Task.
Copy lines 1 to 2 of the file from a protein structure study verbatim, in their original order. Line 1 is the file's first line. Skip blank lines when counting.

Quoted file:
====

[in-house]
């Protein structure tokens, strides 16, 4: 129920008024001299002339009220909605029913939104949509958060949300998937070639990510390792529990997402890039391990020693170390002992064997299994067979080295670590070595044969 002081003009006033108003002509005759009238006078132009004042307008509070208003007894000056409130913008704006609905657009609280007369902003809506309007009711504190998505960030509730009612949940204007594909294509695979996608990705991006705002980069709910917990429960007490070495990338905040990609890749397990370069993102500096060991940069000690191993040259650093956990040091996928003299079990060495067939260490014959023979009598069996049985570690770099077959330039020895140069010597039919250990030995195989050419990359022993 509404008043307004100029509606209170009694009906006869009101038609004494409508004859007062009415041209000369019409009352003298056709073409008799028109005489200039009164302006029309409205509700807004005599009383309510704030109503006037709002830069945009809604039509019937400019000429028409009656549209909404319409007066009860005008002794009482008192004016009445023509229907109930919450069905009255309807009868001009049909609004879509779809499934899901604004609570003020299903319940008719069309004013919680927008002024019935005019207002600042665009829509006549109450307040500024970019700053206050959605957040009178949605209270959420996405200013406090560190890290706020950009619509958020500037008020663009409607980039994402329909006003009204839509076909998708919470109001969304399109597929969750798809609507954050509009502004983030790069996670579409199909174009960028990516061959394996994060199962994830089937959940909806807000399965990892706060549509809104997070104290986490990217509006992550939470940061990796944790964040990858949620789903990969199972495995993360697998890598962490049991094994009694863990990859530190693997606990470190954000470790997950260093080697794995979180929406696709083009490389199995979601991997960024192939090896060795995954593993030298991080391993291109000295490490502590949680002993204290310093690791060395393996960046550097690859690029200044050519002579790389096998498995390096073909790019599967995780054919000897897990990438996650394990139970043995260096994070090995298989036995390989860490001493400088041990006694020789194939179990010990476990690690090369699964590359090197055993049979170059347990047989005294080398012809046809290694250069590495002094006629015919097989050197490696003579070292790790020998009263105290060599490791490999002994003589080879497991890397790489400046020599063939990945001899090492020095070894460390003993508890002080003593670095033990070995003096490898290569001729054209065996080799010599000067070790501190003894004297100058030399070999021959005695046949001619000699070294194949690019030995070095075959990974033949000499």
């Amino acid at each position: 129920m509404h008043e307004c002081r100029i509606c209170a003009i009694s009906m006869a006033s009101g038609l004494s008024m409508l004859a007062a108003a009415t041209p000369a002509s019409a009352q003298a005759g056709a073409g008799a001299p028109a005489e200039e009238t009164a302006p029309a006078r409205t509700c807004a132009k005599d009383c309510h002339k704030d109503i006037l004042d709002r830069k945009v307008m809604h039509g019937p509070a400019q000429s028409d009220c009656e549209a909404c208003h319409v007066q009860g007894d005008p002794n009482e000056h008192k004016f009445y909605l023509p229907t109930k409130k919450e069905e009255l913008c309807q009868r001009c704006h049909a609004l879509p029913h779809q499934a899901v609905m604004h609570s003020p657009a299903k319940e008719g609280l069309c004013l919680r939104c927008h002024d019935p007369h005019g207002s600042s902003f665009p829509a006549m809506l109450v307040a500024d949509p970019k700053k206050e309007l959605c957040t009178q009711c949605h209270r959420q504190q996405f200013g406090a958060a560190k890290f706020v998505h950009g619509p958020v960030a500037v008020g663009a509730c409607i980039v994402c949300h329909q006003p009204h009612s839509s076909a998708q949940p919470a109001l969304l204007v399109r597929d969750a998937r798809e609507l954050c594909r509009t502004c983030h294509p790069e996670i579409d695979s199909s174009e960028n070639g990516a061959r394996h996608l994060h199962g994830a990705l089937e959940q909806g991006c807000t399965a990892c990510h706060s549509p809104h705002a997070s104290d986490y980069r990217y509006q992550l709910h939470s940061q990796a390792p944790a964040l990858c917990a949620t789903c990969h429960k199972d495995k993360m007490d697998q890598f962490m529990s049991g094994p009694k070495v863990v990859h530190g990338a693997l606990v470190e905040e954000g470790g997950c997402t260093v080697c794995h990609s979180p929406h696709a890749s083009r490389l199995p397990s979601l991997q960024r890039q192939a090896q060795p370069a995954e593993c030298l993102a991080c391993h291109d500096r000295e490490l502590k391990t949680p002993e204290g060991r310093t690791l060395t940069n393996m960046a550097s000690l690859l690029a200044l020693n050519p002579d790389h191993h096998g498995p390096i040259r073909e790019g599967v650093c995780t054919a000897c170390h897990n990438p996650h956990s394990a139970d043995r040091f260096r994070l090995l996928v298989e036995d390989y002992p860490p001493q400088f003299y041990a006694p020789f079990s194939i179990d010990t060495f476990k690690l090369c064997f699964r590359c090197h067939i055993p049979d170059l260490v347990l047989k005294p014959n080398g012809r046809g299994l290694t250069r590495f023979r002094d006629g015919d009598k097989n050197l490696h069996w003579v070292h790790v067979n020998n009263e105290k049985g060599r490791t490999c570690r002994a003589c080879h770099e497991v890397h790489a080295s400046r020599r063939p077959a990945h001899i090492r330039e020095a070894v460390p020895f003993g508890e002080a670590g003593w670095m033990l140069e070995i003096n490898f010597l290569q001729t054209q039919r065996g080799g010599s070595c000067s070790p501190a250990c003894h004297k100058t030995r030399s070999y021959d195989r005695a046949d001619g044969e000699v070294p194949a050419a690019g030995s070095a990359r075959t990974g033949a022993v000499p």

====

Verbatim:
[in-house]
């Protein structure tokens, strides 16, 4: 129920008024001299002339009220909605029913939104949509958060949300998937070639990510390792529990997402890039391990020693170390002992064997299994067979080295670590070595044969 002081003009006033108003002509005759009238006078132009004042307008509070208003007894000056409130913008704006609905657009609280007369902003809506309007009711504190998505960030509730009612949940204007594909294509695979996608990705991006705002980069709910917990429960007490070495990338905040990609890749397990370069993102500096060991940069000690191993040259650093956990040091996928003299079990060495067939260490014959023979009598069996049985570690770099077959330039020895140069010597039919250990030995195989050419990359022993 509404008043307004100029509606209170009694009906006869009101038609004494409508004859007062009415041209000369019409009352003298056709073409008799028109005489200039009164302006029309409205509700807004005599009383309510704030109503006037709002830069945009809604039509019937400019000429028409009656549209909404319409007066009860005008002794009482008192004016009445023509229907109930919450069905009255309807009868001009049909609004879509779809499934899901604004609570003020299903319940008719069309004013919680927008002024019935005019207002600042665009829509006549109450307040500024970019700053206050959605957040009178949605209270959420996405200013406090560190890290706020950009619509958020500037008020663009409607980039994402329909006003009204839509076909998708919470109001969304399109597929969750798809609507954050509009502004983030790069996670579409199909174009960028990516061959394996994060199962994830089937959940909806807000399965990892706060549509809104997070104290986490990217509006992550939470940061990796944790964040990858949620789903990969199972495995993360697998890598962490049991094994009694863990990859530190693997606990470190954000470790997950260093080697794995979180929406696709083009490389199995979601991997960024192939090896060795995954593993030298991080391993291109000295490490502590949680002993204290310093690791060395393996960046550097690859690029200044050519002579790389096998498995390096073909790019599967995780054919000897897990990438996650394990139970043995260096994070090995298989036995390989860490001493400088041990006694020789194939179990010990476990690690090369699964590359090197055993049979170059347990047989005294080398012809046809290694250069590495002094006629015919097989050197490696003579070292790790020998009263105290060599490791490999002994003589080879497991890397790489400046020599063939990945001899090492020095070894460390003993508890002080003593670095033990070995003096490898290569001729054209065996080799010599000067070790501190003894004297100058030399070999021959005695046949001619000699070294194949690019030995070095075959990974033949000499």